When it comes down to it, brisket smoking doesn't have to be done in a high dollar horizontal pit smoker. You don't need a smoker at all. Learn the techniques and you can use your gas or charcoal grill to turn out great smoked brisket.
If you're a purist, please excuse my take on this subject, but I know from experience that it's possible to turn out great smoked brisket from gas grills and charcoal grills. They might not be award winning in quality, but they can be pretty darned good.
Arguably, the best smoked brisket comes from wood fired pit smokers.
Many hours of being kissed by a touch of smoke at temperatures not too
far above the final done temperature of the brisket create meat with a
deep, yet not overbearing smoky flavor. And because of being cooked
gently, most of the juices remain inside the brisket, meaning even more
flavor and extreme juiciness.
But what if you don't have a great pit smoker. Or a smoker of any kind, for that matter. Read on.
Both gas grills and charcoal grills can be finessed into smoking pretty
good briskets. The important aspects are temperature control, heat
application and appropriate airflow.
With a gas grill, temperature control is fairly easy. It's a little tougher with a charcoal grill, but can be managed by adding the appropriate number of burning charcoal briquettes at the right times. The conditions outdoors have a bearing on how often to add new charcoal, and how many briquettes to add each time.
It's also important that the heat is applied evenly to the brisket as it cooks. In an average to large size propane grill, this is accomplished easily by positioning the brisket in the center of the grill and using the outer burners for heat. With heat on two sides of the brisket, it cooks evenly.
In larger charcoal grills coals can be piled on opposite sides, placing the meat in between, then adding more briquettes as required.
It's more of a challenge when using small charcoal or gas grills. Since the brisket must be cooked with indirect heat, a small grill won't provide enough room to provide heat on two sides. In that case, a gas burner on one end is used (or a single pile of charcoal is place on one side) and the brisket goes on the opposite side. In this case, the brisket will have to be rotated at regular intervals so each side gets an equal application of heat. It can be done, but takes longer and is more of pain in the you know what.
Since gas grills have no exhaust vents, it's important to prop open the
lid a bit to allow some of the heated air to flow out. This also carries
out the smoke from the charring wood chips or chunks, and prevents the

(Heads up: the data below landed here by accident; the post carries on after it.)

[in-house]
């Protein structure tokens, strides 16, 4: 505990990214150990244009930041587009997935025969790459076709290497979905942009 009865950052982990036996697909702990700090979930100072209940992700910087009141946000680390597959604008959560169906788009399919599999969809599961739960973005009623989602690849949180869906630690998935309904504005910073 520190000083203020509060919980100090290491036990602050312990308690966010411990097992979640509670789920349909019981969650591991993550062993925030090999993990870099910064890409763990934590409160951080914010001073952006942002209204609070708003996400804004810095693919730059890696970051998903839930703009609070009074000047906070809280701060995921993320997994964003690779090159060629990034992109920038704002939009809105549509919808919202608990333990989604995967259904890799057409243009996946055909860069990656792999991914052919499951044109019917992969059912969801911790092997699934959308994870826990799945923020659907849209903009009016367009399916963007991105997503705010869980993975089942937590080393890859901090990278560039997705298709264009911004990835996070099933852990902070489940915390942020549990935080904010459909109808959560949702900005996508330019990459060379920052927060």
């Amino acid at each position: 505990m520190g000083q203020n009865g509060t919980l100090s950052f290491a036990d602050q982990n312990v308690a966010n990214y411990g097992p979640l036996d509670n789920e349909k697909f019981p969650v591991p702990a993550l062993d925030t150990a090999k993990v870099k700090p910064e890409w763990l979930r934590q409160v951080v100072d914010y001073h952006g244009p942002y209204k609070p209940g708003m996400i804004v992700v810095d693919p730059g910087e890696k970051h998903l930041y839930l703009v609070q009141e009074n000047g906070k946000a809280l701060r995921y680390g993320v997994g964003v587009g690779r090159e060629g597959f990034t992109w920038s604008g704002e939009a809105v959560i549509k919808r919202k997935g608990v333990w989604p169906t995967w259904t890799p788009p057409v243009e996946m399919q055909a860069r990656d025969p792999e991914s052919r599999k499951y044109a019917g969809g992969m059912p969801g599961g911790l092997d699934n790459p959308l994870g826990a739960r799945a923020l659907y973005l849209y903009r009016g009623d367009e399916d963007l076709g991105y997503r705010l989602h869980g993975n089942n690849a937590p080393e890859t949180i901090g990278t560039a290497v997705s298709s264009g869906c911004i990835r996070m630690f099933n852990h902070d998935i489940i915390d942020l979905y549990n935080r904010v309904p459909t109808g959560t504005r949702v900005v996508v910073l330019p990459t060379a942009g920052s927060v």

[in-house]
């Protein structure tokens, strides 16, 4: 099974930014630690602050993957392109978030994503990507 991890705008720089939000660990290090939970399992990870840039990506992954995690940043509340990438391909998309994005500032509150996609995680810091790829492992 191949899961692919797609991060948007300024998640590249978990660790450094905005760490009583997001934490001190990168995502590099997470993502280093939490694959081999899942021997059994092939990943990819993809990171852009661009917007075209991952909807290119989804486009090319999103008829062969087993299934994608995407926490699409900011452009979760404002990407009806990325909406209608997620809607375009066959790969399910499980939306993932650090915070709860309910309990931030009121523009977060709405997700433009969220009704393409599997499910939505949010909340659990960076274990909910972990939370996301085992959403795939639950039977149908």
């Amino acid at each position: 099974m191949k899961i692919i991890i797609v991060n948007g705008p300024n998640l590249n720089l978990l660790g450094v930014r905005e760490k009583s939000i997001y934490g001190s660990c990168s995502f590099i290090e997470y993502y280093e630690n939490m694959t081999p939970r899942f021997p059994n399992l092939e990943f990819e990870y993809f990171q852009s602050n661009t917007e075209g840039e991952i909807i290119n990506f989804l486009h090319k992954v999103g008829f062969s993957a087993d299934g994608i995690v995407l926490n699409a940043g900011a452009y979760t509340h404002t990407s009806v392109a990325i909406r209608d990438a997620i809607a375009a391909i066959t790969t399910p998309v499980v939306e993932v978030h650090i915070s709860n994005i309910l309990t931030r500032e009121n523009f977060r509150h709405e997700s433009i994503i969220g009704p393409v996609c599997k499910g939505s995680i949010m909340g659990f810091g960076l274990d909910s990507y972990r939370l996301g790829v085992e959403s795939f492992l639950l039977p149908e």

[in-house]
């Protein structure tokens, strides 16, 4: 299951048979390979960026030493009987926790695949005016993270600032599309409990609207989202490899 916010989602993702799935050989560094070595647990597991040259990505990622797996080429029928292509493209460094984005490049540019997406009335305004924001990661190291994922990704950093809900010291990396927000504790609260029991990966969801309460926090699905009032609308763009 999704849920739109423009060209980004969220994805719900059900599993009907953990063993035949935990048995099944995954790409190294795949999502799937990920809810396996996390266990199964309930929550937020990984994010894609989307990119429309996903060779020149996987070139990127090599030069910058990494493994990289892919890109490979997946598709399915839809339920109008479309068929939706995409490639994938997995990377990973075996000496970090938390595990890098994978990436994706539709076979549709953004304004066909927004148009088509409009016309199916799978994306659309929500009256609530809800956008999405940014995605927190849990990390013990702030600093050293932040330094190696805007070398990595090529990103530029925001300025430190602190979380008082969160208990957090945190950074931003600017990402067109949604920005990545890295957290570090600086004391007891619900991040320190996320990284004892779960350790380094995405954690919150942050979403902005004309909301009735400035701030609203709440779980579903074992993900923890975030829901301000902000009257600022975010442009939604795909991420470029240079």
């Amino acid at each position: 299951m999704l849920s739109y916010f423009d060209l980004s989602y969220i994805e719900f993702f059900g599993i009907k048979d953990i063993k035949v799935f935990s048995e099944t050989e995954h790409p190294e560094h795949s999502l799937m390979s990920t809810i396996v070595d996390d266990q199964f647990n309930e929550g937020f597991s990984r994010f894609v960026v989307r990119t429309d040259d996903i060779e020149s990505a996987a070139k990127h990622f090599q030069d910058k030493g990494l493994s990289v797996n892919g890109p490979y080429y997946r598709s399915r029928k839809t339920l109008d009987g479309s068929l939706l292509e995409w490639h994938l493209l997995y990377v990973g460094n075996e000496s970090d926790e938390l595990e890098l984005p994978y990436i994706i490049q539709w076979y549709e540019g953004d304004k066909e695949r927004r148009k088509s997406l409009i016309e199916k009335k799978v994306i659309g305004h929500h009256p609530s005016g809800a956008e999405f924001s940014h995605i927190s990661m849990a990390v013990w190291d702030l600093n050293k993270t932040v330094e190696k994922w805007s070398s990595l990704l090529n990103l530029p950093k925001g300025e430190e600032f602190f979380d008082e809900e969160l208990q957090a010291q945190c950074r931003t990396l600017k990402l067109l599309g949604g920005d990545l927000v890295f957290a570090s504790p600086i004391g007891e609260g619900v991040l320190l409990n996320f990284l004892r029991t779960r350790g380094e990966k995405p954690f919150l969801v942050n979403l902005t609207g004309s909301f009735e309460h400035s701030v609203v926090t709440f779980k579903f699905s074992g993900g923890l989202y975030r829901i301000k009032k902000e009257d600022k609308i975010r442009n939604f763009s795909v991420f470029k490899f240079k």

brisket from taking on a bitter flavor.
I usually place the brisket in a disposable aluminum pan when grill smoking. You may think that the lower part of the brisket won't get any smoke flavor, but that's not the case. As the top takes on it's smoky flavor, the juices will carry some of that smokiness down to the lower portion of the brisket. And the juices that accumulate in the pan are also smoky, so it's a sure bet that the entire brisket will have smoke flavor. Another benefit of grill-smoking in a pan is that the part of the brisket laying in the juices becomes really juicy and flavorful, for obvious reasons.
Tips For Gas Grill Brisket Smoking
Since charcoal grills have adjustable vents both above and below, good
airflow isn't a problem. The toughest thing to master is temperature
control. Again, use a remote thermometer to monitor the grill temp, as
described in the gas grill smoking section above.
There are handy charcoal baskets available that make positioning the charcoal to the sides really easy. If you don't have a pair, just pile them up against opposite sides of the grill the best you can.
Charcoal Grill Brisket Smoking Tips
Basting the meat is a good thing, and the accumulated juices in the pan are the perfect basting liquid. Start basting after the halfway point, and again after every 45 minutes or so. And be quick about it to prevent grill heat loss. Open the lid, do a quick baste, and shut the lid.
As the brisket smoking winds to an end, be sure to let the brisket rest for 30 minutes to an hour before serving. The rest period allows the meat fibers to relax, and the brisket will retain more of its flavorful juices.
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